Our dialogue led to a critique of inquiry as defined referentially to truth-seeking versus a proposal for inquiry alternatively defined by a conscious process that tolerates the mystery remaining from the “whole-number” nature of division by certainty. We need to explicitly override our unconscious propensities. Using the example of the unconscious and conscious interface, Paul illustrated inquiry as a process shaped, and in fact arguably detrimentally limited, by the brain’s unconscious drive to resolve ambiguity, i.e., to decide, to choose in its meaning making one of two opposing or multiple interpretations. He argued for an alternative approach, one where the conscious overrides the unconscious to hold in wholeness the full range of possible interpretations that the original ambiguity entails. Arguing that resolving ambiguity forestalls a rich and complex understanding of the world, the intent was to demonstrate how this biological propensity unless counteracted, inherently limits the functional efficacy of our inquiry into the world and its nature.
The experiences included viewing multiple images that could be interpreted in one of either two deliberately manipulated interpretations (dualism, illustrating the gestalt effect), or in a range of possibilities (multiplism). As an example of the first; we looked at an image of either a women preparing in front of a vanity mirror, or a human skull. In another example of the first, we responded to an image of a vase depicting upwards of 10 dolphins swimming all about or an image of a woman and man in an embrace of love-making. As an example of the second, we reacted to an abstract colored ink pattern where observers reported seeing a range of interpretations—moose, elk, dragons, others, etc. In these examples of Rorshach tests, three elements of constructed meaning were indentified: individual unique biology (genes), individual past experience, and meaning from shared discourse about experiences (culture). The interpretations could constitute physical representations or that of ideas, concepts, and feelings that might be perceived as present in the images.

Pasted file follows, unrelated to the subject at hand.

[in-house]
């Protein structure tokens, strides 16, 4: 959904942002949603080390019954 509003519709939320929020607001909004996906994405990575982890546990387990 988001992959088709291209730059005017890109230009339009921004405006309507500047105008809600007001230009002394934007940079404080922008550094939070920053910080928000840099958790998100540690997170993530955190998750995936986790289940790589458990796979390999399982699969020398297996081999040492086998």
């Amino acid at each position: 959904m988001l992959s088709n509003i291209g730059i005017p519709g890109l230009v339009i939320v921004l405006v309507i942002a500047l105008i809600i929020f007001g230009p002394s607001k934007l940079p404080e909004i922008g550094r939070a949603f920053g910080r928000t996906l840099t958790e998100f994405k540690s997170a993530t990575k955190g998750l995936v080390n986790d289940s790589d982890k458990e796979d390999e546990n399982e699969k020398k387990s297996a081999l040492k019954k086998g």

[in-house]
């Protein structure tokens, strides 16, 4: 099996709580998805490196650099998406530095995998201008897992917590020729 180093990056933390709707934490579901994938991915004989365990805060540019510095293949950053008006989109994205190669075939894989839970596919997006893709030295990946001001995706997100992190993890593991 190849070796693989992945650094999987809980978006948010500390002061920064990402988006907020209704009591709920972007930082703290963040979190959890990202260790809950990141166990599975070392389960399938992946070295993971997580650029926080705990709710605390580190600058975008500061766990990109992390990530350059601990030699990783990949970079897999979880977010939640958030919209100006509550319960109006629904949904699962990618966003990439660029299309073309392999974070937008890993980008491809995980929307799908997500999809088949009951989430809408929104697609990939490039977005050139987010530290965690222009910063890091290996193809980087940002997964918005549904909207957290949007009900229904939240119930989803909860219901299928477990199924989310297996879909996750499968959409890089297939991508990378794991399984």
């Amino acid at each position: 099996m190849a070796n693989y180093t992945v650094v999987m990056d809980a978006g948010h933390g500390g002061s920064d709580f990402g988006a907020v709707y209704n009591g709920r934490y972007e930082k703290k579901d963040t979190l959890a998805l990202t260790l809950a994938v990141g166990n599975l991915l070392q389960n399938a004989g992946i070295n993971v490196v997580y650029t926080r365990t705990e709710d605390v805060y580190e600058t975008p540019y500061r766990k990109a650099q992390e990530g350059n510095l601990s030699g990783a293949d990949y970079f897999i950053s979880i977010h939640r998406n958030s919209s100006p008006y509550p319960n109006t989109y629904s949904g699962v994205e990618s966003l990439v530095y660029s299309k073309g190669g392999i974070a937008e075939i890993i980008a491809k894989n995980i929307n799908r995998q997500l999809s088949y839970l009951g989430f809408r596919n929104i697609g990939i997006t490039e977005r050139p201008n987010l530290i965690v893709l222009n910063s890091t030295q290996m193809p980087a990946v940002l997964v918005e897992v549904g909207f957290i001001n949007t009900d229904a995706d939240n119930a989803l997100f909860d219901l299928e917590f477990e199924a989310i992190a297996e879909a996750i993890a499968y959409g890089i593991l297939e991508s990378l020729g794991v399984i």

Our discussion surfaced several questions. The idea that the unconscious brain has as its purpose the resolution of such ambiguities raised the question of whether we should be able to even perceive ambiguity. It raised the question of resolving ambiguity in relation to the brain’s decision-making process. Are they equivalent?, how do they fit together? Different interpretations lead to decisions, which have consequences—e.g., avoiding the runaway bus. When there are life threatening consequences can we control this process? The freedom to choose may not be open to all, i.e., what of the social context of exercising control over the unconscious, as in the prom night example? Is the argued view an elitist view of inquiry? And, if we could learn to override the false sense of certainty caused by this function of our brains, what new problems might be generated in our practice of inquiry?
Finally, does such an alternative construction of inquiry really constitute a turning away from certainty/truth-seeking, or might it be simply a turn towards another version of it—one certain about process as opposed to a specific type of outcome. Aren't both referring to some notion of an "ideal"?
Continuing discussion (below)